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Business schools open doors to families

After a slow start, programs aimed at helping family-run companies are catching on

By Staff writer of The Christian Science Monitor / August 17, 1999

One day, college student Adam Stone hopes to manage his family's aluminum-fabrication company in Dayton, Ohio.

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To help him reach that goal, he's taking advantage of one of the latest trends to hit university campuses: the growth of family-business courses.

In the last decade, business school seminars for family executives have expanded from a handful of offerings to at least 120 nationwide. Now, undergraduate programs are starting to become available as well.

Fueling the drive is a better understanding by schools of the need for these kinds of programs, and demand by family businesses themselves.

Within five years, 39 percent of family-owned businesses will experience a leadership change due to retirement, according to the Family Firm Institute in Cambridge, Mass. These "succession events" will create the largest intergenerational transfer of wealth in US history with about $10.4 trillion in net worth transferred by the year 2040, according to economist Robert Avery at Cornell University in Ithaca, N.Y.

As a result, those people stepping up to the plate want to be sure they're well equipped.

"I figure there's a right way and a wrong way to get into the family business, and I'm trying to do it the right way - that's why I'm taking the courses," says Mr. Stone, who returns as a sophomore next month at Stetson University in DeLand, Fla.

For years, such courses were thought unnecessary or unworthy of serious academic study.

"We were considered oddballs, freaks among academic faculty" in the 1980s, says John Davis, a senior lecturer in the family-business program at Harvard Business School. "Most considered us on the fringe for wanting to integrate conversations with family and discussions about business. Now we're seeing faculty from a number of disciplines interested in what's happening here."

Business schools from Harvard to Louisiana State have jumped on the bandwagon in recent years to offer programs to CEOs who answer to 'Mom' or 'Dad.' These executive programs range from classes on "family dynamics" and "conflict resolution" to seminars on topics such as estate planning and social responsibility.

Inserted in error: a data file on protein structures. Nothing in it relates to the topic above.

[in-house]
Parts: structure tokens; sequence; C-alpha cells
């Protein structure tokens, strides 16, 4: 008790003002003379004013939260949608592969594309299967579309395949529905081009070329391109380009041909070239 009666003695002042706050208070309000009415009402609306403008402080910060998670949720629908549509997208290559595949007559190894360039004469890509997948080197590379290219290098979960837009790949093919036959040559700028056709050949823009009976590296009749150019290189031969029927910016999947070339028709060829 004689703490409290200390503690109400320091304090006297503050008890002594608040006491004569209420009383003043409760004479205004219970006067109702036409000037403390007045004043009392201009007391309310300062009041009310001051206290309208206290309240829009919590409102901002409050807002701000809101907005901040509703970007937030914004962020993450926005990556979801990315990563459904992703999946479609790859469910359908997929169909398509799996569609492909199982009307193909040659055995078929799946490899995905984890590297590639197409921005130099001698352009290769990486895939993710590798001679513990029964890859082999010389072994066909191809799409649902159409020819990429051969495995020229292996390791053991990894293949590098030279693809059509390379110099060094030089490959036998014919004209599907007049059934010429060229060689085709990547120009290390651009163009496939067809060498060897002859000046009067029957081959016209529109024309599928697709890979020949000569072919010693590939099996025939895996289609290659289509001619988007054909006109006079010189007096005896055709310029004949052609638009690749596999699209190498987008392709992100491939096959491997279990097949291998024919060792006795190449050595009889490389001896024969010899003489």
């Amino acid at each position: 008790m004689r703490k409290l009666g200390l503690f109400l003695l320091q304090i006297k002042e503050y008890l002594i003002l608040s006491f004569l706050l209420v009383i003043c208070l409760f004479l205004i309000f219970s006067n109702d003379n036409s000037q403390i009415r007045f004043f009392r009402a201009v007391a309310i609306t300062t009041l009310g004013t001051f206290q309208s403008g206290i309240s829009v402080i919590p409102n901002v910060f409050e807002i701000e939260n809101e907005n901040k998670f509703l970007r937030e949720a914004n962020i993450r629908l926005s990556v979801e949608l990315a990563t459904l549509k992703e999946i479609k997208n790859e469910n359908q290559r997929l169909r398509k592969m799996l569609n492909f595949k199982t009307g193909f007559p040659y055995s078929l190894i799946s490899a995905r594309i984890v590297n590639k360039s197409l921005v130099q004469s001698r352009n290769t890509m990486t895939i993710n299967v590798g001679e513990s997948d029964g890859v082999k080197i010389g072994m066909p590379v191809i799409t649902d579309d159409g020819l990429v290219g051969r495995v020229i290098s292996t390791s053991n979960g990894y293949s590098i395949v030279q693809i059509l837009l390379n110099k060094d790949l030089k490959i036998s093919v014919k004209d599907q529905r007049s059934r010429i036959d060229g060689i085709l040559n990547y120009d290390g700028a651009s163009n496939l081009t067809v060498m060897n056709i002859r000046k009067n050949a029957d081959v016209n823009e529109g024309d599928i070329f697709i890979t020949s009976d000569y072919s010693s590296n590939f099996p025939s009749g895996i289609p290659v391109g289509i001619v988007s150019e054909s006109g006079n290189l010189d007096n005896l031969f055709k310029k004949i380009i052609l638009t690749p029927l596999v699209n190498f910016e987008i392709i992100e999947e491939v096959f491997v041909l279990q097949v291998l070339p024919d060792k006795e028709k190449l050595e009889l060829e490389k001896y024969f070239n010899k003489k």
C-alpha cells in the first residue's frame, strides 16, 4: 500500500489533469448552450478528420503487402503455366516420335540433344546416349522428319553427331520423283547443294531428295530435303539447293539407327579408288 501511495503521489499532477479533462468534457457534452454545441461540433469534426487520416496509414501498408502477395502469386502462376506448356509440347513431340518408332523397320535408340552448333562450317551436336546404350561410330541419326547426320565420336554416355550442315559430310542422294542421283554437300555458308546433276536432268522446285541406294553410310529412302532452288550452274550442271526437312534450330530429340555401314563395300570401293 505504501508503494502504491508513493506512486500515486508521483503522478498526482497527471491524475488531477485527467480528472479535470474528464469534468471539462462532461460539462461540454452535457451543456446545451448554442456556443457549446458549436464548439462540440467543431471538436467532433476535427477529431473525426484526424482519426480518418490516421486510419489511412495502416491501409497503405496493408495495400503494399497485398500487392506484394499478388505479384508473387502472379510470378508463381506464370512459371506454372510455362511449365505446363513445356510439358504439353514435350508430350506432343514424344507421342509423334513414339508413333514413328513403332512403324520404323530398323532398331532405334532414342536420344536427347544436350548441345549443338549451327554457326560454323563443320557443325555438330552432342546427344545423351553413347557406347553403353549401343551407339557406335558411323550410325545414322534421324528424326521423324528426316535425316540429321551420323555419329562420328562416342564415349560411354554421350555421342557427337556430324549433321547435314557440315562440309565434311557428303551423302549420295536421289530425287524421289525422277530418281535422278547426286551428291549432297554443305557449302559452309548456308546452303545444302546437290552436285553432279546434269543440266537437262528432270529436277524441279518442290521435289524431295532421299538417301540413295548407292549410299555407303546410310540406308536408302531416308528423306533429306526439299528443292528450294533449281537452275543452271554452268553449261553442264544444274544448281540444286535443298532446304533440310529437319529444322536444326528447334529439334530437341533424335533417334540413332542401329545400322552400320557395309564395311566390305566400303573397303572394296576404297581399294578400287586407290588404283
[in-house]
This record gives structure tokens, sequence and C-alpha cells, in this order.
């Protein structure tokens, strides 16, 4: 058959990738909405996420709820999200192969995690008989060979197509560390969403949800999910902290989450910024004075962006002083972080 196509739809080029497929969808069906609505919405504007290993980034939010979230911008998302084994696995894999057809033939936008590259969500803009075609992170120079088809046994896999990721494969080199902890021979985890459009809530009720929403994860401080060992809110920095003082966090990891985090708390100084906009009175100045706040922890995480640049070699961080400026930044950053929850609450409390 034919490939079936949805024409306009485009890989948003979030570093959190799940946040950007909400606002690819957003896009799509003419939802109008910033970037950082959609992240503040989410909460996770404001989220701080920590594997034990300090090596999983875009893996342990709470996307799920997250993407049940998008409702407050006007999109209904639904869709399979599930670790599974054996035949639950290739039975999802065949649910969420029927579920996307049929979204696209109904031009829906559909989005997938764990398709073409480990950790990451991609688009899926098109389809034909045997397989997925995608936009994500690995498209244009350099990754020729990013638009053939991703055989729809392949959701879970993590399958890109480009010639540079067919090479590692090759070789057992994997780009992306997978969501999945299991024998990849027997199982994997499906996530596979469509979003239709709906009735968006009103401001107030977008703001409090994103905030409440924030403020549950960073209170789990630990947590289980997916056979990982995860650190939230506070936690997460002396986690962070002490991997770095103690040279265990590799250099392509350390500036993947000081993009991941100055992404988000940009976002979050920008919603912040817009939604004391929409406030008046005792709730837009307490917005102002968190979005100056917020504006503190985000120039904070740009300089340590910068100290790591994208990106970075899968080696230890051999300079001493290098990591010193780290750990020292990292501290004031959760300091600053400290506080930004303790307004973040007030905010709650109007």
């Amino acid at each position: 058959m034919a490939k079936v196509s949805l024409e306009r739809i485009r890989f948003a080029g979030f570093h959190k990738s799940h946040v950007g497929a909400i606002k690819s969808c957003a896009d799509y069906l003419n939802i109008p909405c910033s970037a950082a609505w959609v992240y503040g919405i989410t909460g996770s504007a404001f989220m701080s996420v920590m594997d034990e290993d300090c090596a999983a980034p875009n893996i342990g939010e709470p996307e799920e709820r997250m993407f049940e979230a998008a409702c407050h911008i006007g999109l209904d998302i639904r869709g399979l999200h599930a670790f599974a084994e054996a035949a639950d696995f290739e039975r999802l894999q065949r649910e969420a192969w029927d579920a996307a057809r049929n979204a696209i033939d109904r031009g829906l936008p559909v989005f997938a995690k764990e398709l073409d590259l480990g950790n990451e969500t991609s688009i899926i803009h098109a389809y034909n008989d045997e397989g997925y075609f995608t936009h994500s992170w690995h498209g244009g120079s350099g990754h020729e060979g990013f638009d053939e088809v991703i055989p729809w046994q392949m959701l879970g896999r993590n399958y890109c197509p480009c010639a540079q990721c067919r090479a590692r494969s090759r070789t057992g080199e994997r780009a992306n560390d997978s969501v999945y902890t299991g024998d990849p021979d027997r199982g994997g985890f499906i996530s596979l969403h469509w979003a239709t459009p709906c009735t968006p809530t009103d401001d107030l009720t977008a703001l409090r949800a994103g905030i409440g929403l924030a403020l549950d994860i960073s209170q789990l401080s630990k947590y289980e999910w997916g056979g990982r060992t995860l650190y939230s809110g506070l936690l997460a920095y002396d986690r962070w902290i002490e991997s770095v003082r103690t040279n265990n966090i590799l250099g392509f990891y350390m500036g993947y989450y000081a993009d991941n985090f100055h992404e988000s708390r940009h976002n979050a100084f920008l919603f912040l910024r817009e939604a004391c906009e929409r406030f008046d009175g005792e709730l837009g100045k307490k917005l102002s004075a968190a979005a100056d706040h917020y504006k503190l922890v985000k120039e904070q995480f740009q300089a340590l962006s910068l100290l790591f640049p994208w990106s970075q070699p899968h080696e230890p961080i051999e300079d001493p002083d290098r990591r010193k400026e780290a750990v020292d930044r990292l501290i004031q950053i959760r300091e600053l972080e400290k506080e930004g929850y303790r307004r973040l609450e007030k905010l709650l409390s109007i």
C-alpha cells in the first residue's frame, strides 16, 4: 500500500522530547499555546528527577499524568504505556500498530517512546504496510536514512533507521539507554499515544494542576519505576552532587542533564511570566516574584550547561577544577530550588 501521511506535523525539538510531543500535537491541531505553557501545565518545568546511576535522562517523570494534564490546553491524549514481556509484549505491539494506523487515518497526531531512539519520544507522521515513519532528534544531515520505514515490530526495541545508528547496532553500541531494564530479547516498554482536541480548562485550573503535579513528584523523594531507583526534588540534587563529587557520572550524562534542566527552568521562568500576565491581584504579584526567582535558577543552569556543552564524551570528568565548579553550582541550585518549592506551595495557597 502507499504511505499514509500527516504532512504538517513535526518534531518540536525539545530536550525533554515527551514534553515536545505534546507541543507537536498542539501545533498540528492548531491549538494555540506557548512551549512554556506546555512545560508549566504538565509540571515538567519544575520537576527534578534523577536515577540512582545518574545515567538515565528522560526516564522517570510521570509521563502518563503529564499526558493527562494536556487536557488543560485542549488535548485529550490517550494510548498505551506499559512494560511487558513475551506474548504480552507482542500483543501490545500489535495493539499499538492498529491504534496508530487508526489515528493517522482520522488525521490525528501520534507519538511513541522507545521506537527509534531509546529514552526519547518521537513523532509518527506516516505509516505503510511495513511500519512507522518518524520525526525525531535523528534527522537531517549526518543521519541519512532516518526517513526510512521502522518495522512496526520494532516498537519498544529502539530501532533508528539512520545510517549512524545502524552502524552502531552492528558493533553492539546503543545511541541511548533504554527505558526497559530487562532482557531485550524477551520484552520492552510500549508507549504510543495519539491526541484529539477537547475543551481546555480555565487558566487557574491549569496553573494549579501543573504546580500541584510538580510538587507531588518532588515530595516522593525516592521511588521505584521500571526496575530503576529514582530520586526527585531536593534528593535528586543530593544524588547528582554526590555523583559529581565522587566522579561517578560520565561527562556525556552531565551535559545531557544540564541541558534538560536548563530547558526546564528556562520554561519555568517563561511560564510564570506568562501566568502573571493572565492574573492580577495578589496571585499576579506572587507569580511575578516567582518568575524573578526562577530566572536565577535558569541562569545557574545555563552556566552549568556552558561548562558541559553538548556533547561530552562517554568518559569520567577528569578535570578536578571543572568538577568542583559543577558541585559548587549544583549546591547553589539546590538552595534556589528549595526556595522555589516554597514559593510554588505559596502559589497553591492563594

Many believe it's about time such courses were available. At least since World War II, business schools have been stuck on the public-corporation model. Yet more than a third of Fortune 500 companies (Motorola, Bechtel, and Marriott Corporation, to name a few) and more than 90 percent of all companies in the United States are family-operated. Half of US employees work for a family firm.

"In the last 15 years or so, the number of family businesses facing transition between generations has increased and they have been asking for help managing their transitions and educating the younger generation," says Joe Astrachan, professor of family business at Coles College of Business at Kennesaw State University in Marietta, Ga., one of the first to offer a family curriculum in 1986.

At Stetson, however, family business is very new. Its business school began offering graduate-level sem-inars only two years ago.

But it got a jolt last year when it surveyed undergraduate business majors and discovered that 42 percent planned to work in their families' businesses and more than half overall expected to work for a family business.

So this fall the business school is offering a new family-business "concentration" for undergraduates. Greg McCann, who heads the school's Family Business Center, hopes having an undergraduate program as a regular subject will bolster the graduate seminars.